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  • Author: Isam al Khafaji
  • Publication Date: 07-2018
  • Content Type: Working Paper
  • Institution: Arab Reform Initiative (ARI)
  • Abstract: The 12 May Iraqi elections – the fourth since the 2003 fall of Saddam Hussein – provided several surprises and contradictions for Iraq’s political landscape. Primary among them was the unprecedented objections to and questioning of the results as announced by the Independent High Electoral Commission – a central focus of this paper. Previous election cycles witnessed objections and complaints, yet none reached an extent that would damaging the clean bill issued by national and international organizations or the Federal Court’s validation of the results. Criticism of electoral transparency reached a point where the Council of Ministers was obliged to create a “higher security committee” to investigate accusations sent to the Independent High Electoral Commission (IHEC), and the United Nations representative in Iraq to send a letter calling on the IHEC to do a manual ballot counting of an arbitrary number of ballot boxes to ensure conformity with electronic ballot counting adopted for the first time this year. This multi-stage drama has reached the point where the Parliament decided, in an extraordinary session, to freeze the IHEC and assign a committee of nine judges to replace it, as well as to cancel the votes of internally displaced persons (approximately 3 million) and of Iraqis abroad (around 1.5 million). Therefore, any interpretation of the current election results must be cautioned with the knowledge that they are subject to change. The results most in question are from several predominantly Sunni governorates (such as Anbar and Salaheddin), Kurdish governorates (such as Sulaymaniyah, Erbil, and Dohuk), or ethnically mixed regions (such as Kirkuk) – where Arabs, Turks, and Kurds are in multiple ongoing disputes. However, the final decisions taken with regards to these appeals will not change the overall results as there is no serious questioning of the accuracy of the results in predominantly Shia governorates, which constitute the majority of Iraq’s population. That most of Iraq’s post-2003 prominent political movements resorted to unprecedented election rigging in 2018 is a tacit acknowledgement of the loss of trust they incurred before massive sectors of their electorates, a trend that has been observed by many for quite some time. Similarly, the public’s loss of confidence in the political class is also manifest in the alarming decline in voting rates, despite the high stakes of this year’s elections. Out of 24.5 million Iraqis eligible to vote, less than 11 million (44.5%) voted. Participation rates in all previous elections – except for governorate council elections – exceeded 60%. This low turnout translates the frustration of many voters at the possibility of changing the political establishment, despite changes in the political parties’ formation and election lists. Contrary to previous elections, where forces of Shia political Islam led by the Islamic Dawa Party were guaranteed to win, the 2018 elections involved bitter conflict among different political visions, each with serious consequences regarding Iraq’s future, and the form of the state to be rebuilt after the destruction wrought by the so-called Islamic State (ISIS) and the policies of previous governments. However, most voters saw the fierce electoral competition as merely a repetition of the same faces, stances, and policies.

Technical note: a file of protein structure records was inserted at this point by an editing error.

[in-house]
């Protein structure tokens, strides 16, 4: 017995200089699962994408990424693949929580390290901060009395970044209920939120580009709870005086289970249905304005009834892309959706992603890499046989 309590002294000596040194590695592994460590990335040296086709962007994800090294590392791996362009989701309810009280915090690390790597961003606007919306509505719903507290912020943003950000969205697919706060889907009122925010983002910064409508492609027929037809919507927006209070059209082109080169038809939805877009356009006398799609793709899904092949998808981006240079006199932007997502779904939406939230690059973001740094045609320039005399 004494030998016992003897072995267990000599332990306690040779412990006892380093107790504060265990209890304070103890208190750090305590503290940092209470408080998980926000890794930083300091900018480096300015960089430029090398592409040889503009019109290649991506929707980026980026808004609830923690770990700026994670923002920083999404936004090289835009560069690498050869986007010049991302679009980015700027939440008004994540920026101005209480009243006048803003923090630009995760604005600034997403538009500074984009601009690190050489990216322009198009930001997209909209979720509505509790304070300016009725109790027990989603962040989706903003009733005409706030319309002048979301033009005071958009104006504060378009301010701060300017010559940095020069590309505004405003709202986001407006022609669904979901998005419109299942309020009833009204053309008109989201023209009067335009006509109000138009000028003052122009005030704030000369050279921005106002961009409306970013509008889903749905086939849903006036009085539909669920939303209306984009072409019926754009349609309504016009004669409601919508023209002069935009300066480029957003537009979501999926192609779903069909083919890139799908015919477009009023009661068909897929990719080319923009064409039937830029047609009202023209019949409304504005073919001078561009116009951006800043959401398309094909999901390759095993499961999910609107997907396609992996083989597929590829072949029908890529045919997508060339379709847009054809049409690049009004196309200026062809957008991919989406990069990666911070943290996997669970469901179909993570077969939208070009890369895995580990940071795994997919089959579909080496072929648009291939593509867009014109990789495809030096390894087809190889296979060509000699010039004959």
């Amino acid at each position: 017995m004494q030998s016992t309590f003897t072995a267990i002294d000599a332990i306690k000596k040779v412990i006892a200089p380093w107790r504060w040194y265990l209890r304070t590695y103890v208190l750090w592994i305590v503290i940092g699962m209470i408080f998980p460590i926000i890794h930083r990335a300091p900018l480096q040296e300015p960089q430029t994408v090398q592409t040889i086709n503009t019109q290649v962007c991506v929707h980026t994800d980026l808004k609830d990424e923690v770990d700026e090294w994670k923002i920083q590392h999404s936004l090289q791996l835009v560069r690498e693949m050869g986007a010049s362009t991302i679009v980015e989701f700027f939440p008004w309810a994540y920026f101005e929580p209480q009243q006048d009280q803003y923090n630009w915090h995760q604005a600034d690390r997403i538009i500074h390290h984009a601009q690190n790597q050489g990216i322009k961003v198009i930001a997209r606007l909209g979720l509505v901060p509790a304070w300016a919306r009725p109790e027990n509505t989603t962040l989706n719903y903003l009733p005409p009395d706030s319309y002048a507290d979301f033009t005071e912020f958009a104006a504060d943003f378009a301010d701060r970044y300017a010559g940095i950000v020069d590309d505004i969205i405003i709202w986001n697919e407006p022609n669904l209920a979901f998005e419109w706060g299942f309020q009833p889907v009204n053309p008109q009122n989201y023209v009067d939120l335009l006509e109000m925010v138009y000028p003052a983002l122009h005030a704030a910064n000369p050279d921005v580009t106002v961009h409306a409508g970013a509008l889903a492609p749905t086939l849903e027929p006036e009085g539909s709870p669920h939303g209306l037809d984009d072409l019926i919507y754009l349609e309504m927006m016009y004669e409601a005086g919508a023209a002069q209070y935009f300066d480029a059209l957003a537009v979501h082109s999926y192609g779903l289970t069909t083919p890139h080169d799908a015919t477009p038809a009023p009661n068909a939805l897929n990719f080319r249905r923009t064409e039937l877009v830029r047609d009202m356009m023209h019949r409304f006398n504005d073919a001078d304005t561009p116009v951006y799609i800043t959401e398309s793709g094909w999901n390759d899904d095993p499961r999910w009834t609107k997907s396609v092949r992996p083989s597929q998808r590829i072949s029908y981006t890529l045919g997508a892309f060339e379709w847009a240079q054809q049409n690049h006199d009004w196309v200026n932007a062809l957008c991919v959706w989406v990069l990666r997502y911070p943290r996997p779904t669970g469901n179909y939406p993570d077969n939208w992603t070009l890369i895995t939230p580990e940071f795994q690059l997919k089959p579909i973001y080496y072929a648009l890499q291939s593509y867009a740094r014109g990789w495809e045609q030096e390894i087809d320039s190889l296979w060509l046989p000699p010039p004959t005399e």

• Topic: Islam, Elections, Geopolitics, Kurds
  • Political Geography: Iraq, Middle East, Baghdad, Kurdistan
  • Author: Lina Khatib
  • Publication Date: 06-2015
  • Content Type: Working Paper
  • Institution: Carnegie Endowment for International Peace
  • Abstract: The self-proclaimed Islamic State is a hybrid jihadist group with a declared goal of establishing a “lasting and expanding” caliphate. Its strategy for survival and growth blends military, political, social, and economic components. Yet the U.S.-led international intervention against it has largely been limited to air strikes. The gaps in the international coalition’s approach as well as deep sectarian divisions in Iraq and the shifting strategies of the Syrian regime and its allies are allowing the Islamic State to continue to exist and expand.
  • Topic: Civil War, Islam, Terrorism, Insurgency, Sectarian violence
  • Political Geography: Iraq, Middle East, Arab Countries, Syria